Aim: To compare the outcomes of Type 1 and Type 2 diabetic pregnancies and identify risk factors for poor outcome of Type 2 pregnancies
Methods: The data from all (389 Type 1 and 146 Type 2) pre-gestational diabetic pregnancies from 10 UK hospitals were collected prospectively.
Results: The Type 2 mothers were less likely to have documented pre-pregnancy counselling (28.7 vs. 40.5%; P<0.05) or be taking folic acid at conception (21.9 vs. 36.4%; P<0.001) than Type 1 mothers. The percentage of pregnancies having a serious adverse outcome was higher in Type 2 patients (16.4 vs. 6.4%; P=0.002). Congenital abnormalities (12.3% in Type 2 vs. 4.4% in Type 1; P=0.002) accounted for most of this difference. The HbA1c of the Type 2 patients was similar to that of the Type 1 with mean first trimester HbA1c of 7.22 and 7.35%, respectively (P=0.5). Treatment with oral hypoglycaemic agents [odds ratio (OR), 1.8; 95% confidence interval (CI), 1.0-3.3; P=0.04], body mass index (OR, 1.09; 95% CI, 1.01-1.18; P=0.02) and folic acid supplementation (OR, 0.3; 95% CI, 0.09-1.0; P=0.04) were all independently associated with congenital malformation.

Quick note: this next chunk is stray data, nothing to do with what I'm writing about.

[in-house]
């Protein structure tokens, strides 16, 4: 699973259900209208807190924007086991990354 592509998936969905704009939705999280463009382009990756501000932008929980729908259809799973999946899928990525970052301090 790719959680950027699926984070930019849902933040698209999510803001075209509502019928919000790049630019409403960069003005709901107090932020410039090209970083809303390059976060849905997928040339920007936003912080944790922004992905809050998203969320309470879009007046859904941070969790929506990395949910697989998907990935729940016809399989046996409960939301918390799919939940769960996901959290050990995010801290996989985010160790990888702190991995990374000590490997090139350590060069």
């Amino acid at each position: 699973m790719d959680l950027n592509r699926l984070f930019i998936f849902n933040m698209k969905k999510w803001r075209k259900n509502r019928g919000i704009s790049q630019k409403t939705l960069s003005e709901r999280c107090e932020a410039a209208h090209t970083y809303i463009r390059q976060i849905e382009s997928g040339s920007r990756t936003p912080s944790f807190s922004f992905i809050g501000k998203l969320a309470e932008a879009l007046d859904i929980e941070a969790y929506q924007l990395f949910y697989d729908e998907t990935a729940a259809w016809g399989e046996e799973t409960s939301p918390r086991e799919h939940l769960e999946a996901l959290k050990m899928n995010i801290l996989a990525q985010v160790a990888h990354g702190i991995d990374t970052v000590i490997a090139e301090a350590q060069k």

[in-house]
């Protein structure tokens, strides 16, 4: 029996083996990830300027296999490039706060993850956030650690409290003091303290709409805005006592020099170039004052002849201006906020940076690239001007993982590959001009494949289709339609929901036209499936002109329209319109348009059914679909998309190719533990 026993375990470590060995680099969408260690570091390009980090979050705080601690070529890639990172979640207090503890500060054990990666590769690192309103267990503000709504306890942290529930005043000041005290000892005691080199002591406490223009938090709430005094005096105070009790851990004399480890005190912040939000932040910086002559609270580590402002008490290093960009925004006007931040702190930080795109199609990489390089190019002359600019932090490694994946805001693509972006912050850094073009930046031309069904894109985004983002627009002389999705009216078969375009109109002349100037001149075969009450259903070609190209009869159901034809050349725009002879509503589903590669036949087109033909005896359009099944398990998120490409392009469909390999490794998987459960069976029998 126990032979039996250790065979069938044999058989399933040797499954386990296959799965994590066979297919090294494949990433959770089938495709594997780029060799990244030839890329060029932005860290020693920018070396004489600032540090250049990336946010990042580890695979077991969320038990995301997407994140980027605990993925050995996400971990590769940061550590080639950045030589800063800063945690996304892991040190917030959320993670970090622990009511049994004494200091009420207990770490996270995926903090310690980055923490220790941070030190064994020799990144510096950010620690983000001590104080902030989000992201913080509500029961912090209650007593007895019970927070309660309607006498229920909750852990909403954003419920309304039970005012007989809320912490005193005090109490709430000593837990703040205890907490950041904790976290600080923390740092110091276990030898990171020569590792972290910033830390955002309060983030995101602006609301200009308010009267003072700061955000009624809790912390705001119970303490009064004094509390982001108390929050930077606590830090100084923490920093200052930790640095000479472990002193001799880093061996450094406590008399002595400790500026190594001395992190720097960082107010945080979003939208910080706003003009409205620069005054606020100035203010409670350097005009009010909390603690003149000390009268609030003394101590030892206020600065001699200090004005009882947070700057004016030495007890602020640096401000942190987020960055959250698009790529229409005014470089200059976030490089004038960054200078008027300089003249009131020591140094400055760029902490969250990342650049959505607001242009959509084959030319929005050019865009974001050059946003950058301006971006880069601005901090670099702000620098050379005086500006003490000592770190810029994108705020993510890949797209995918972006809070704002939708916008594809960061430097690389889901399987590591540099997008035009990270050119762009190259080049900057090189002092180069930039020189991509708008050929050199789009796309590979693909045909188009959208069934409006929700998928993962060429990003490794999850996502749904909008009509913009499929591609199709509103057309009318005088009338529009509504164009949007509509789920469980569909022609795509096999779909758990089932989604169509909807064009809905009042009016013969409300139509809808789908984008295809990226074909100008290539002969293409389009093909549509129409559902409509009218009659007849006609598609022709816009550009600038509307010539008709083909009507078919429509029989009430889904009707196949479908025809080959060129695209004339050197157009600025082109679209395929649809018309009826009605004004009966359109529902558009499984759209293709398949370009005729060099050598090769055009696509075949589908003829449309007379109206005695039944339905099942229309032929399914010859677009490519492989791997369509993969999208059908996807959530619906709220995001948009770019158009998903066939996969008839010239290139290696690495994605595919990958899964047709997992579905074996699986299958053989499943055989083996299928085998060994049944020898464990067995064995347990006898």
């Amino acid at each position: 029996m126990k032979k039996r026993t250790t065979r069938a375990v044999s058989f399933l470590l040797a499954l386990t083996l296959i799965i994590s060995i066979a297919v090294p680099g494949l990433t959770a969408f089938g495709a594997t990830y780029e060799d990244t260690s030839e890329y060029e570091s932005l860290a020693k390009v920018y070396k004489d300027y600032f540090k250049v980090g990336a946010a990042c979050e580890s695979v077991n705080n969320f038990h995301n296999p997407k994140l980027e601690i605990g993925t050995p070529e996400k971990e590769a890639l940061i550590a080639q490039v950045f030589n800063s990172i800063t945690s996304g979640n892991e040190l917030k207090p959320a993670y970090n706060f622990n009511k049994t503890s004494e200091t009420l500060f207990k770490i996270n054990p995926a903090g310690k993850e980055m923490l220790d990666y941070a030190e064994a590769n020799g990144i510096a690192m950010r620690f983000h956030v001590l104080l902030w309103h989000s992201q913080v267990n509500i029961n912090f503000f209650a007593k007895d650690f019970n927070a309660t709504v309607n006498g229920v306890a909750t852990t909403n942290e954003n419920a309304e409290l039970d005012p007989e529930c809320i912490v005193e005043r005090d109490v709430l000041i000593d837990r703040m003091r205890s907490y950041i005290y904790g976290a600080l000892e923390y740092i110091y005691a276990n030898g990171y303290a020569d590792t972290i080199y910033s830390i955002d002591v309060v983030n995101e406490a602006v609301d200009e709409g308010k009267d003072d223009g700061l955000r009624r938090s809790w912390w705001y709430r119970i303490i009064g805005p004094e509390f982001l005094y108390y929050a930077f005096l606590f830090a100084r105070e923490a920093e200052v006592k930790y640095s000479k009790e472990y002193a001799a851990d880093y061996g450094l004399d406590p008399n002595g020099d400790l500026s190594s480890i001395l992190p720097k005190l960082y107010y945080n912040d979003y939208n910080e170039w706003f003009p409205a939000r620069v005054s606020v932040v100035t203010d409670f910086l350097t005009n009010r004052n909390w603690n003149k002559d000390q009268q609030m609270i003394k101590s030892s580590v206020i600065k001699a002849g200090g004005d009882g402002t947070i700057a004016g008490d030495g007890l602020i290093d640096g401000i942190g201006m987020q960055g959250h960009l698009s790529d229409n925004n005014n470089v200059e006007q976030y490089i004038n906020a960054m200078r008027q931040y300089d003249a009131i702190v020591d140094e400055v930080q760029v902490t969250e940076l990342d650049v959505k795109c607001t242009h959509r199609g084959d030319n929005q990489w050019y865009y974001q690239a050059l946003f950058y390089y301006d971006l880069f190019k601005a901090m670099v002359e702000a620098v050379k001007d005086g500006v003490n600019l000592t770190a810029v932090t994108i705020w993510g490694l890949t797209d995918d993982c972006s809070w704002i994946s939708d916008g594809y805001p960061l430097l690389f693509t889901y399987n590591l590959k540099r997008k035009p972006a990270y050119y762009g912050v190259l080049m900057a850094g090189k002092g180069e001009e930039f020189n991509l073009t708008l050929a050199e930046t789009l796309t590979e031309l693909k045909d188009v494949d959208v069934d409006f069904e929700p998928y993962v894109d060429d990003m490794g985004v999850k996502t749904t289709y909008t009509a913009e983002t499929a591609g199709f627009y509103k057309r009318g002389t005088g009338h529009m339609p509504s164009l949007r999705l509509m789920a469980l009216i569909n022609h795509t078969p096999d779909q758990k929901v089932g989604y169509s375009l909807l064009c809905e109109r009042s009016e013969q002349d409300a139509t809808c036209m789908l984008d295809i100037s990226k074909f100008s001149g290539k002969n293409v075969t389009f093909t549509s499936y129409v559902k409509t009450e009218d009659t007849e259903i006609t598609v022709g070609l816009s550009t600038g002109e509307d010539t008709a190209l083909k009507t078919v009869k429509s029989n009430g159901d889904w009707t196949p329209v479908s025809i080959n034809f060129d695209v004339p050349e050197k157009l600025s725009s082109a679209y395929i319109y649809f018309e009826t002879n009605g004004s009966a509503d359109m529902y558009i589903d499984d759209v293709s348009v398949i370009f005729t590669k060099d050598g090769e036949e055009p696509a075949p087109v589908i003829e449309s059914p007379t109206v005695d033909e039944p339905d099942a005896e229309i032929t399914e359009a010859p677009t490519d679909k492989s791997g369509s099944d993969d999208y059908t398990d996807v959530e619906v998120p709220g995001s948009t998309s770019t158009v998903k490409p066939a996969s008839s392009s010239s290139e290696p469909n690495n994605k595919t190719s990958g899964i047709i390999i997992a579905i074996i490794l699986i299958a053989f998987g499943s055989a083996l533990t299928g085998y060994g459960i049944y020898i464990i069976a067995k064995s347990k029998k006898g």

Conclusion: Type 2 diabetic pregnancies are characterized by poor pre-pregnancy planning, inadequate folic acid supplementation and treatment with oral hypoglycaemic agents, all of which may contribute to the serious adverse outcomes affecting one in six Type 2 diabetic pregnancies. These remediable aspects of the pre-pregnancy care of women with Type 2 diabetes provide opportunities for improving the outcome towards that of women with Type 1 diabetes.